An Emotional Rollercoaster
Kabir Khan’s 83 has been on the watch list of filmmakers and cricket lovers as it recreates the 1983 Cricket World Cup win of India. Dhananjay Kelkar reviews the film released on 24th December.
While sharing the trailer of the film 83, Deepika Padukone, who plays the role of Romi Dev and is the producer of the film, posted on Instagram that the film was ‘the incredible story of the underdogs who pulled off the unthinkable.’ On the eve of the film’s premier at Red Sea International Film Festival in Jeddah, Saudi Arabia, Mini Mathur, wife of Director Kabir Khan, shared an Instagram story posting ‘a film every Indian and cricket lover will watch over and over again.’ Although I was pretty impressed by the official trailer, I decided to take all these statements with a pinch of salt, considering these were made by stakeholders and decided to watch the film before giving it my stamp of approval.
Incidentally, I had watched this historic cricket win of the Indian team, lead by its charismatic captain Kapil Dev, on Television. I was in my teens then and was the captain of the ‘Mohalla’ cricket team I had founded. Back in those days, only one of us had a Television and it was black and white. So, we would all gather together in Suhail’s place to watch the matches. I had a chemistry test on the day of the final match. I bunked the test and slipped into Suhail’s house from the backdoor for the match. I’m so glad I was able to watch India scripting history that day. I cannot put into words the sense of exhilaration we felt when the Indian team held aloft its first World cup trophy, and I was sure that no film could possibly replicate the sense of wonder and pride we all felt on winning the world cup.
So, I went to watch the film, with a strongly held belief that a mere film could not possibly recreate the event with any accuracy, nor could it arouse the feelings of exultation that the actual win had stirred. But as I watched the film unravel before me on the big screen, without wanting to, I was caught up and reliving the world cup tournament. The screen Kapil Dev was uncannily like the Kapil we had worshipped as teenagers. There was the same confident swagger, the same focussed glint in the eye, the same scar on the face and the same Natraj pose as he swatted the ball for a six. The rest of the team of Kirmani, Sandhu, Sandeep Patil, Bhasin et al were also superb and the roles were beautifully enacted by actors like Sahil Khattar (Syed Kirmani), Sunil (Tahir Raj Bhasin), Pankaj Tripathi (PR Man Singh), Ammy Virk (Balwinder Sandhu). This was of course possible as the cast trained with the actual heroes, Balwinder Sandhu and Yashpal Sharma in the Dharmsala Cricket stadium, before the filming began. The filming was also done in the actual tournament locations at Edinburgh Cricket club, Neville Ground at Royal Turnbridge Well in Kent, Oval Cricket ground and Lords. This accounted for the realistic vibe in the film. In an earlier interview with Mumbai Mirror, Kabir Khan had shared about shooting at the Lord’s stadium and said, ‘We shot for five days at the Lord’s stadium in London, entering the members-only Long Room where no camera had ventured before, the dressing rooms and locker rooms, then, stepped out on the balcony where the World Cup was presented to Kapil sir. And guess what? They brought out the real-World Cup for Ranveer too. Overwhelmed, he broke down when I shouted ‘Cut’.’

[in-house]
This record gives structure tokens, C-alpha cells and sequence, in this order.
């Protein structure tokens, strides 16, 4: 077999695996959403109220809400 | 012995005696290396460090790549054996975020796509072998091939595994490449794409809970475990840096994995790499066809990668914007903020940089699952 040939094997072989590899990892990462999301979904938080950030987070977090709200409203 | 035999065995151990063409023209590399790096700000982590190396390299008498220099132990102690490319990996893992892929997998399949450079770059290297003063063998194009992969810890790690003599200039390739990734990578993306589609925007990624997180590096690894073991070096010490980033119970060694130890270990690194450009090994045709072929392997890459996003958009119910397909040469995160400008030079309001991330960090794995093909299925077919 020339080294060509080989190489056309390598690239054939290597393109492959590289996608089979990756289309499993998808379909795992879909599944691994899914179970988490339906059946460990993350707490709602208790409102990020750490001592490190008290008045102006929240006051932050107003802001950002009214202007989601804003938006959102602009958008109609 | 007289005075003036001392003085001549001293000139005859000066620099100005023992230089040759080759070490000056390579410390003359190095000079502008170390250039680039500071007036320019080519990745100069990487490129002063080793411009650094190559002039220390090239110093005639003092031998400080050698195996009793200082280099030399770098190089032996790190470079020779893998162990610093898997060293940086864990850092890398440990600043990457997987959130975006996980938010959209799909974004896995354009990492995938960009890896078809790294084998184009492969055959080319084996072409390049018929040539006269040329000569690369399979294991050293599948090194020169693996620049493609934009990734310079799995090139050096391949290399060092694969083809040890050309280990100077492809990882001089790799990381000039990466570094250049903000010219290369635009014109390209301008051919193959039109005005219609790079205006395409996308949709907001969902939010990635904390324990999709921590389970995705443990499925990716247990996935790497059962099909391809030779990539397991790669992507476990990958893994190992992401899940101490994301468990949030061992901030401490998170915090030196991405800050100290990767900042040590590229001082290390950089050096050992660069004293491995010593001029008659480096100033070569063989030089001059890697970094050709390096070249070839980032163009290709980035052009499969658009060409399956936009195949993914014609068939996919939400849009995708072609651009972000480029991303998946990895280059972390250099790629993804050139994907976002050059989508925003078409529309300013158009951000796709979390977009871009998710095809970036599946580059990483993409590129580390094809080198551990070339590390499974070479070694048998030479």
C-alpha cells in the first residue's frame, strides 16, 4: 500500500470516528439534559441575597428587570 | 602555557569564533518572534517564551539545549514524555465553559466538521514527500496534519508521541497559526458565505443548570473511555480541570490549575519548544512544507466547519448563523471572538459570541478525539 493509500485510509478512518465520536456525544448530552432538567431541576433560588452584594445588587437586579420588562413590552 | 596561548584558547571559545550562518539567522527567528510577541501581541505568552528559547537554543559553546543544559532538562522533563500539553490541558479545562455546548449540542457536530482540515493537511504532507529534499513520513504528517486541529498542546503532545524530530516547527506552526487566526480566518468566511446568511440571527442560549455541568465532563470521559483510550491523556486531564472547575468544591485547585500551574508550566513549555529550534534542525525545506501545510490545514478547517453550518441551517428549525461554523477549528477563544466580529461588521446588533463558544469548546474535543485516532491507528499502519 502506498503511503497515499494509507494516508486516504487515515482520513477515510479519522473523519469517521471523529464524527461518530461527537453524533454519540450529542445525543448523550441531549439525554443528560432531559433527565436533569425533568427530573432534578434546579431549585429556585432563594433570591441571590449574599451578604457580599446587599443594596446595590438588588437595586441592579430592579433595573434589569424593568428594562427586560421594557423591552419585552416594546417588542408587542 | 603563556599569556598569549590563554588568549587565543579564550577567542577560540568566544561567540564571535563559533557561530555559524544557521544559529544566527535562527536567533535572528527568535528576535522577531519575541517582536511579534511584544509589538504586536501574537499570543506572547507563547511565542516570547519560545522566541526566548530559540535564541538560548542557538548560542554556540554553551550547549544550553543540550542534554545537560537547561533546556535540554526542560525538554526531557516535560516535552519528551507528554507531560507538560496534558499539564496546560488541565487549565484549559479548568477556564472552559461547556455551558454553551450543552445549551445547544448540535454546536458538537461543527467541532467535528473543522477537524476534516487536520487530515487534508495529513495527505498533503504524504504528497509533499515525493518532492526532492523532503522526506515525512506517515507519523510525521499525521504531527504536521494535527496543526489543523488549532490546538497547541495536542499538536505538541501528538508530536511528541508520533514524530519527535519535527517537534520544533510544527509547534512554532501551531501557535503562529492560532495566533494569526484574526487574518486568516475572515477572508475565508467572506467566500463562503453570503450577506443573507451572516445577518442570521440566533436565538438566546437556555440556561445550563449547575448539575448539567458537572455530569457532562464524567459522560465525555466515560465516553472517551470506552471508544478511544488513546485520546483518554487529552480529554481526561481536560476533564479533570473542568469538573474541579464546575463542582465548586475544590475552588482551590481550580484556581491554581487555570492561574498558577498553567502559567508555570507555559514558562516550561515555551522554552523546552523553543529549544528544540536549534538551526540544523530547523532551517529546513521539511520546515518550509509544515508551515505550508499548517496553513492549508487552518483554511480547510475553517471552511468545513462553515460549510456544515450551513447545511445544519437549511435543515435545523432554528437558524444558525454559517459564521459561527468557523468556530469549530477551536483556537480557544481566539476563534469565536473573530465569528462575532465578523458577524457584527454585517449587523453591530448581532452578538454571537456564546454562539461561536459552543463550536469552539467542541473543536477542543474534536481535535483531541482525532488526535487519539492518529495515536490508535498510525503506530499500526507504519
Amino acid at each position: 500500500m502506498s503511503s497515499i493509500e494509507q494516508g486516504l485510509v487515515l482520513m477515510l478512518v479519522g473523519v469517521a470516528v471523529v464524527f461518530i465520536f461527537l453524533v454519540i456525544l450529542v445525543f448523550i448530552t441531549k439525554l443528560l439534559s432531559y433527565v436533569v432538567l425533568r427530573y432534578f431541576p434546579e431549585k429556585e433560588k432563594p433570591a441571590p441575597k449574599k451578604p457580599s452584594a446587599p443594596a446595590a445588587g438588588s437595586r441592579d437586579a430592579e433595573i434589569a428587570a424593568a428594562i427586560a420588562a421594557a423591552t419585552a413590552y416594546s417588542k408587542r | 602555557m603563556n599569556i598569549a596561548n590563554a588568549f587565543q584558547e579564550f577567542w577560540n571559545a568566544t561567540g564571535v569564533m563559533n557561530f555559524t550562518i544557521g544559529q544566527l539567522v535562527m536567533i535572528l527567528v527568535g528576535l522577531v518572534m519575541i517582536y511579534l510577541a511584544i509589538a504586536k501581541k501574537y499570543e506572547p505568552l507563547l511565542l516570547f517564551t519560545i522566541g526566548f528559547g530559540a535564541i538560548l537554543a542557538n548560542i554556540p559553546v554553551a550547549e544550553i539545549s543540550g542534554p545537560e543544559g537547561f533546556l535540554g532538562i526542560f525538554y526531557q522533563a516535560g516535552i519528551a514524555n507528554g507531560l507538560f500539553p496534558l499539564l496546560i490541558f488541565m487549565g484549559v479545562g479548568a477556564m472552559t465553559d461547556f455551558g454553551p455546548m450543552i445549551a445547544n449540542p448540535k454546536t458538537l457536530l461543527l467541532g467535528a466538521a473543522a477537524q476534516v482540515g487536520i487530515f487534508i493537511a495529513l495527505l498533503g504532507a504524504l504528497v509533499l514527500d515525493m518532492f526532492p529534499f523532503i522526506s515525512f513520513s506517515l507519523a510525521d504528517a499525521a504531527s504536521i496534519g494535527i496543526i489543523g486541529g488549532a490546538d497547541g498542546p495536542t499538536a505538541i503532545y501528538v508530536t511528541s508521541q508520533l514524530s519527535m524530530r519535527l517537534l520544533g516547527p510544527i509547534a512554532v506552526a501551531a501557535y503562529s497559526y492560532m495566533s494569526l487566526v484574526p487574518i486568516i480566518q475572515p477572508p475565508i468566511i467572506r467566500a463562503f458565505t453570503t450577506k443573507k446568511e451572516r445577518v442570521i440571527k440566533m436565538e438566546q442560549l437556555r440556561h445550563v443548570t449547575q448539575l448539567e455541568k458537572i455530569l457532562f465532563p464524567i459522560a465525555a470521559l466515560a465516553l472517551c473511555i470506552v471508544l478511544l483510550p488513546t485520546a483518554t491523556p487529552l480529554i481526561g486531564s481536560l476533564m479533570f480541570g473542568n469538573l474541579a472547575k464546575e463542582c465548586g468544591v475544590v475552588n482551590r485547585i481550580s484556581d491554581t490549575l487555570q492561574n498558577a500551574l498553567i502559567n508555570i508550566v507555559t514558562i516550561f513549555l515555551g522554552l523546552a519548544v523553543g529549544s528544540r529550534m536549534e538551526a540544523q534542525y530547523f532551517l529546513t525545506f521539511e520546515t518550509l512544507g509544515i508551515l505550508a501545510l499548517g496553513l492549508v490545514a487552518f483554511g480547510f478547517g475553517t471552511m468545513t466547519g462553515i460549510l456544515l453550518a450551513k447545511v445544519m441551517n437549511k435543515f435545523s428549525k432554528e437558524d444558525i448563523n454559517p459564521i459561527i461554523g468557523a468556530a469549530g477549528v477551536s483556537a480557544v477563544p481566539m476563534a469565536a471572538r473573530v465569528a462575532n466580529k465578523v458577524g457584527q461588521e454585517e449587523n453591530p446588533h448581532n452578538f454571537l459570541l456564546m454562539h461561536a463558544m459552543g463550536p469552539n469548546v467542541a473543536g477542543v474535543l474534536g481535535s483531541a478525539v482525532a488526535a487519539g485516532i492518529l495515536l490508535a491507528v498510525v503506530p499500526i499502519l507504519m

The film has been made with such exactness of detail, that the viewer becomes an involved onlooker. When they showed the thinly attended press conference of the Indian team where Kapil Dev, in response to a question says, ‘we here to win’, I could not help but rise from my seat and applaud. I looked around and saw that the entire theatre was up, all of them clapping and hooting with glee. By the time the film ended I had gone through a roller coaster of emotions- frustration and anger, when the team was thrashed by Australia and West Indies, a feeling of discouragement when we were down 4 for just 9 runs and then the sense of exultation and disbelief when Kapil Dev reached the crease and began smashing sixers. At times I actually felt goose bumps break out on my skin. I was even able to forgive Kabir Khan for putting Deepika Padukone in the role of Romi Dev to add some unrequired glamour to the film.
After watching the film at the Red Sea Film International festival, Mini Mathur posted on Instagram ‘What. A. Film. Laughed, cried, hooted, cheered et al. Thank you @kabirkhankk for giving us @83thefilm.’ I whole-heartedly agree with her evaluation of the film, and I’m not even married to Kabir Khan. Jokes apart, it is a great film with a fabulous cast of actors and has succeeded in recreating the 1983 cricket win of the World cup with finesse and panache. Ranveer Singh’s acting is beyond impressive as he plays the role of Kapil Dev with natural ease. You killed it Kabir!!!